The competition started at 10:30 and the first challenge was hidden in the name badges.  It involved scanning all the badges we could and getting a location to the first flag hidden around the university. It was a fun and unconventional start to a day of challenging cyber security problem solving. Within minutes, team 1 (Old Reliable) were in first place! Don't get excited – we didn't stay there! 

The Capture The Flag competition had a wonderful range of challenges: reversing, network, steg, web, misc, pwning and physical! Reverse engineering challenges in a CTF typically involve talking a compiled program, using tools which will show you the logic of the program, and understanding what the binary does. For many programming languages, recovering the source code from a compiled program is an unattainable task and the best you can do is decompile it to assembly, a low-level symbolic representation of the machine code that the program runs. Pwn challenges rely on reverse engineering binaries and finding vulnerabilities or flaws in the program logic which allow us to trick the program into doing something it was not intended to do, or it is not supposed to do (e.g. printing a secret value, when the program intended to simply print a 'Hello' message!).

Our two teams took different approaches: Team 2 (Monkey See. Monkey Do.) focused on the network and web challenges, they got more flags - but these were lower value. Team 2 (Old Reliable) focused on the hard challenges: reversing and pwning and as a result clocked up lots of points on high value flags. Up until the enforced lunch break Old Reliable solidly remained in the top three!

A couple of challenges really expanded our horizons: one of the challenges required us to intercept a Voice-Over-IP telephone call and listen to the message! Another challenge required us to intercept DMX protocol lighting network traffic. Both concepts were brand-new to us and involved quite a bit of learning (with a bit of help from Google!).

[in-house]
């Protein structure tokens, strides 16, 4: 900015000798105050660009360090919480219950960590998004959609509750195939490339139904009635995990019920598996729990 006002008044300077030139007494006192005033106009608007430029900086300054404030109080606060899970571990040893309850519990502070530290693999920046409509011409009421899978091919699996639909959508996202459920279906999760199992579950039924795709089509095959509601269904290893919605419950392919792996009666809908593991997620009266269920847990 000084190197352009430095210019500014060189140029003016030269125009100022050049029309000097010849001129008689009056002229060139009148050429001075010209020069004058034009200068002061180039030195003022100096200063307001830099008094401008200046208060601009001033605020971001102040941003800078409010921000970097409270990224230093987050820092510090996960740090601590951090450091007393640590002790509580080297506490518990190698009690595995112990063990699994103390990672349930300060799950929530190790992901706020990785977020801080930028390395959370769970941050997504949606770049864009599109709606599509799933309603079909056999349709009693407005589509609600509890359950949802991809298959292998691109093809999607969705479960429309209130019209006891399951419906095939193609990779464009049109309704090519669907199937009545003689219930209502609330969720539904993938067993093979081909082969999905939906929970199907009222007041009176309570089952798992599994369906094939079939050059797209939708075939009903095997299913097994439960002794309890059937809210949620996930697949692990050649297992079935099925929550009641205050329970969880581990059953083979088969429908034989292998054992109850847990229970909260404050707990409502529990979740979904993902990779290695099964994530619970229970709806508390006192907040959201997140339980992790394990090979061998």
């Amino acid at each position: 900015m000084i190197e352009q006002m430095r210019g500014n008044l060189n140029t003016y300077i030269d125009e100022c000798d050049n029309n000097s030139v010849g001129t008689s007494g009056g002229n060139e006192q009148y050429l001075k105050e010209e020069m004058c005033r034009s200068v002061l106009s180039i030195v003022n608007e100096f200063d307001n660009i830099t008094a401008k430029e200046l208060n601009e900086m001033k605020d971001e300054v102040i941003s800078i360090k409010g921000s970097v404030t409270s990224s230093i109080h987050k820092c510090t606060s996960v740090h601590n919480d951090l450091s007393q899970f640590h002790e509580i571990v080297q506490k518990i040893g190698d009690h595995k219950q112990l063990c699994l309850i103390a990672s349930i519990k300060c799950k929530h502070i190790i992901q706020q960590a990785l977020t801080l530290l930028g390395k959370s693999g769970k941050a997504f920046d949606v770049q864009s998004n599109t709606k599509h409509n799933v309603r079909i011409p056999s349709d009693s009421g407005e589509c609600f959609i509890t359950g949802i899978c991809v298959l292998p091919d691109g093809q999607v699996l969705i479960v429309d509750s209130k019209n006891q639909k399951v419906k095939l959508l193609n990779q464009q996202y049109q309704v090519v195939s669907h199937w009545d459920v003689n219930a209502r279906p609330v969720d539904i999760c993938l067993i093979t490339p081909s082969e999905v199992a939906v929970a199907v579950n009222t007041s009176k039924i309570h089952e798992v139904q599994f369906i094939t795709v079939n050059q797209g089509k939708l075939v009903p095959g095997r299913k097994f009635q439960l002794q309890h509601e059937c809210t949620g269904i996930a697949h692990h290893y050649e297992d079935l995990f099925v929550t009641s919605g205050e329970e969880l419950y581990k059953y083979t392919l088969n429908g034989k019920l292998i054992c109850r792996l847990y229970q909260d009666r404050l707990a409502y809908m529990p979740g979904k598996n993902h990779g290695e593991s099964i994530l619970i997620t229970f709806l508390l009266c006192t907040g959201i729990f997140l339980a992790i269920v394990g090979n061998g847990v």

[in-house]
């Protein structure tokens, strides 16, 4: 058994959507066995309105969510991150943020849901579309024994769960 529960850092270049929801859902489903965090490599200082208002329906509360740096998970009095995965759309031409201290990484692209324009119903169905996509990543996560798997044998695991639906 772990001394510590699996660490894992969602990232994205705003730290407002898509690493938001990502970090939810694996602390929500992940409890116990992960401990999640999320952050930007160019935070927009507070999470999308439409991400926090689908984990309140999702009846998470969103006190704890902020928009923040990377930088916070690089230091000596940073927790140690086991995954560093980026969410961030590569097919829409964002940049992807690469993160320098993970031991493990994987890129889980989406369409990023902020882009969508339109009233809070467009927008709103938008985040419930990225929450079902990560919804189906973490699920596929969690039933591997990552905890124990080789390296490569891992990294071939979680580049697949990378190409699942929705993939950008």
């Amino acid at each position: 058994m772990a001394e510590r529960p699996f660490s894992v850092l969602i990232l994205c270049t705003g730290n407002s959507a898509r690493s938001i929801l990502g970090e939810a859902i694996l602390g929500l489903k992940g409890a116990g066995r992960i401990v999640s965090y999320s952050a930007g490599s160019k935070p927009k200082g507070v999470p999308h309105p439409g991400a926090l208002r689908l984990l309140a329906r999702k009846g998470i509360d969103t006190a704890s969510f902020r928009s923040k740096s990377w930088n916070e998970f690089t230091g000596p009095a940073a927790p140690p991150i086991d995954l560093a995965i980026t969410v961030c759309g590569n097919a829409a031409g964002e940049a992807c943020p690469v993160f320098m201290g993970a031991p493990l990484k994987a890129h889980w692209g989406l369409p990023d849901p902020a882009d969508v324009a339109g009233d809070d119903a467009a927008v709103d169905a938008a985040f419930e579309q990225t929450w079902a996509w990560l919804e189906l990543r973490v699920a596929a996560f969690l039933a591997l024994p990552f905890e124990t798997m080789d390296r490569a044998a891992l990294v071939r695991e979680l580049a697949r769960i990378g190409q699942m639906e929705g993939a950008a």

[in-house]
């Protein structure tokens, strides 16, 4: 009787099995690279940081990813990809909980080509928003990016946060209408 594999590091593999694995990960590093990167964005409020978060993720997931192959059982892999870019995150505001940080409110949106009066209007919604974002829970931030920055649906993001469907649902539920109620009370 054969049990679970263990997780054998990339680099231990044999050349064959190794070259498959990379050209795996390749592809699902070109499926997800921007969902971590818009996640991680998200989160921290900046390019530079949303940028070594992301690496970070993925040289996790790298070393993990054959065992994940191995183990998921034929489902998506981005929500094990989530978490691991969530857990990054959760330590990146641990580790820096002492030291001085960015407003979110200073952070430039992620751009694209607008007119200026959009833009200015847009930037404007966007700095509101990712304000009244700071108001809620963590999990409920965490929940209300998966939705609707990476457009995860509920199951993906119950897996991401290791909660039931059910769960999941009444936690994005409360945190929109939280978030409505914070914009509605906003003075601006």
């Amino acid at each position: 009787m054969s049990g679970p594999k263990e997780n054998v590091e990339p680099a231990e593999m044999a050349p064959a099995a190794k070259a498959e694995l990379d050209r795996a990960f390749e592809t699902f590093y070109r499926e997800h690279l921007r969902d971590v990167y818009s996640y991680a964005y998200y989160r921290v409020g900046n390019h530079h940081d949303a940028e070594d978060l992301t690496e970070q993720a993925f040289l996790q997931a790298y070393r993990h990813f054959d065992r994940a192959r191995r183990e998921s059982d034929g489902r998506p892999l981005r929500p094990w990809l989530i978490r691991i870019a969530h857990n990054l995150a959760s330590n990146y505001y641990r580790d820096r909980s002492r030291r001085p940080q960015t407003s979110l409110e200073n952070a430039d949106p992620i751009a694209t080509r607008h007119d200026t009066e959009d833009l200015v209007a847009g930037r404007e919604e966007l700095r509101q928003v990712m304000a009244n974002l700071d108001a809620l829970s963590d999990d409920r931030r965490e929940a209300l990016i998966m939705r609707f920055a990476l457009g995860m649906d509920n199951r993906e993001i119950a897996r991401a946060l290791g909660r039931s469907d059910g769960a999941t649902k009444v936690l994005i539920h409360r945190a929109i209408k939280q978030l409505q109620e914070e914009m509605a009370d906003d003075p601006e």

One of our third year students, Louis finished in 7th place individually out of 100 of the best and the brightest from around the UK. What a fantastic achievement! After the competition was over, there was a great meal and an awards ceremony held on campus, where we sat with and got to know the organisers, who'd put in a spectacular amount of effort into making the day run like clockwork.

At the end of the day our two teams finished in 10th and 17th place out of 25 teams. This is a result to be proud of! But it’s not just about where we finished - it’s also about where we started! During the process we learnt many new concepts and ideas - this is something the teams brought back to share with the rest of the AFNOM society. One of the wonderful things about AFNOM is the passion for learning and for sharing that knowledge. All in all, HECC was a great event, it was nice to travel, meet our competition and the organisers face to face and we all learned from the various techniques and tools we'd used during the day.


This year we had the pleasure of hosting our very own Capture the Flag competition! While we’ve represented the University in lots of competitions over the years, this was the first time we’ve run our own event. The day ran from 10:00 to 17:00 with an hour long break in the middle for pizza and snacks.


We had over 50 challenges spread across 9 categories that involved a wide range of cybersecurity challenges including binary exploitation, cryptography, network forensics and pentesting, all of which were custom-made by our own members. Teams of up to four competed to solve as many challenges as possible in order to score points and rise up the scoreboard. Most of the challenges were conventional, traditional challenges; others were a little less so - we had different challenges involving physical puzzle boxes, transliterated Cyrillic text and an obfuscated piece of music.


Everyone who came along had a great time and we were able to share our love of hacking with the entire Computer Science department. Many participants had never had any experience with computer security before, and it was wonderful to be able to introduce so many people to the field. We hope that now we’ve intrigued people, we will see an increase in membership and attendance in 2019-2020. The event was a great success, and we want to make sure that it happens again next year, even better than this year!

If you have enjoyed learning more about computer security, participating in any of the CTF competitions including our very own,  please nominate us for the EPS Societies' Awards and help us celebrate our first year in the EPS Community!